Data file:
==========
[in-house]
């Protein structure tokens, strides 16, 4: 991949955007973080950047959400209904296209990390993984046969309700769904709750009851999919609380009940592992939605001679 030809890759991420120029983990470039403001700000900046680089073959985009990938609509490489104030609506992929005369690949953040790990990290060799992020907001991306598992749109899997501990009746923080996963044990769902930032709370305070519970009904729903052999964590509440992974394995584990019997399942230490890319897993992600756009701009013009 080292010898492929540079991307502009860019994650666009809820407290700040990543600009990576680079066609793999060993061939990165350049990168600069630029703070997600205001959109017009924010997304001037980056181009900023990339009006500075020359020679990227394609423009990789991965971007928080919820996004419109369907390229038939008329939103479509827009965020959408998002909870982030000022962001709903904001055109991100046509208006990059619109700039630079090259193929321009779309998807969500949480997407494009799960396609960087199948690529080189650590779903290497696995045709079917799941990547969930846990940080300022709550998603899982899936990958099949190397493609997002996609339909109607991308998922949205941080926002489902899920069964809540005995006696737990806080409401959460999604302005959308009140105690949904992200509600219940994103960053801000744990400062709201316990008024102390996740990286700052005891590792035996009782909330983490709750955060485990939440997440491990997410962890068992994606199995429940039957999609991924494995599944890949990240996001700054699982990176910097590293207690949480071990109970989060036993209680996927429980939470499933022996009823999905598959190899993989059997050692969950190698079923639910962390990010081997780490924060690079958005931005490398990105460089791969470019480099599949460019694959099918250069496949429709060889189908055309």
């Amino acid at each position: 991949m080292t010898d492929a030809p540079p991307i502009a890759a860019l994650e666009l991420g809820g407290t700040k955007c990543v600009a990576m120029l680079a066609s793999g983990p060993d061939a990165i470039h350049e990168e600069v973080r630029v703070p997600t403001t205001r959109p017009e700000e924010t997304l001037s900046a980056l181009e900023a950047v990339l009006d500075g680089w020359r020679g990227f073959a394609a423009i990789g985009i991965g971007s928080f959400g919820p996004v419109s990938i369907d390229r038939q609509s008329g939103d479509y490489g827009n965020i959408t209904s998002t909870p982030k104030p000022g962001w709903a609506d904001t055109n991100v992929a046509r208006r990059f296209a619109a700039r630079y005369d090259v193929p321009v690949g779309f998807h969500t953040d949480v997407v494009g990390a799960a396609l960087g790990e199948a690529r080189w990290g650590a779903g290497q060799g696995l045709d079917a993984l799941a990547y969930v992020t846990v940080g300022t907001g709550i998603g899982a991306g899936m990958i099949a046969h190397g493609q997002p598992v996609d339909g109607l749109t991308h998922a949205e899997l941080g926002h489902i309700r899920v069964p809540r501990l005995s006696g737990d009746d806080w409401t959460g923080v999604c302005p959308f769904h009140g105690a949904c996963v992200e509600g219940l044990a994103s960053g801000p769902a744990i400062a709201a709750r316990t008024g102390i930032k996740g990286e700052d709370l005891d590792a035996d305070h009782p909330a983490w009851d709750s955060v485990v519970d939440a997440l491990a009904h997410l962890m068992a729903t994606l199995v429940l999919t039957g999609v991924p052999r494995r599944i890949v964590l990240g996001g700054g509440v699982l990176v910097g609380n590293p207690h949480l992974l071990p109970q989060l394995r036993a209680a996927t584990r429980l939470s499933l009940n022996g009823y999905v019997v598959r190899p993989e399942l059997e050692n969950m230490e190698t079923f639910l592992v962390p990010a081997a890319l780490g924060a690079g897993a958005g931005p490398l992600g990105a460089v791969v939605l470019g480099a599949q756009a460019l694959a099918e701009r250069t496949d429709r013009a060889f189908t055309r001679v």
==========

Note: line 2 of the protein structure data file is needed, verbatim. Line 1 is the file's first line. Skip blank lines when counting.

């Protein structure tokens, strides 16, 4: 991949955007973080950047959400209904296209990390993984046969309700769904709750009851999919609380009940592992939605001679 030809890759991420120029983990470039403001700000900046680089073959985009990938609509490489104030609506992929005369690949953040790990990290060799992020907001991306598992749109899997501990009746923080996963044990769902930032709370305070519970009904729903052999964590509440992974394995584990019997399942230490890319897993992600756009701009013009 080292010898492929540079991307502009860019994650666009809820407290700040990543600009990576680079066609793999060993061939990165350049990168600069630029703070997600205001959109017009924010997304001037980056181009900023990339009006500075020359020679990227394609423009990789991965971007928080919820996004419109369907390229038939008329939103479509827009965020959408998002909870982030000022962001709903904001055109991100046509208006990059619109700039630079090259193929321009779309998807969500949480997407494009799960396609960087199948690529080189650590779903290497696995045709079917799941990547969930846990940080300022709550998603899982899936990958099949190397493609997002996609339909109607991308998922949205941080926002489902899920069964809540005995006696737990806080409401959460999604302005959308009140105690949904992200509600219940994103960053801000744990400062709201316990008024102390996740990286700052005891590792035996009782909330983490709750955060485990939440997440491990997410962890068992994606199995429940039957999609991924494995599944890949990240996001700054699982990176910097590293207690949480071990109970989060036993209680996927429980939470499933022996009823999905598959190899993989059997050692969950190698079923639910962390990010081997780490924060690079958005931005490398990105460089791969470019480099599949460019694959099918250069496949429709060889189908055309």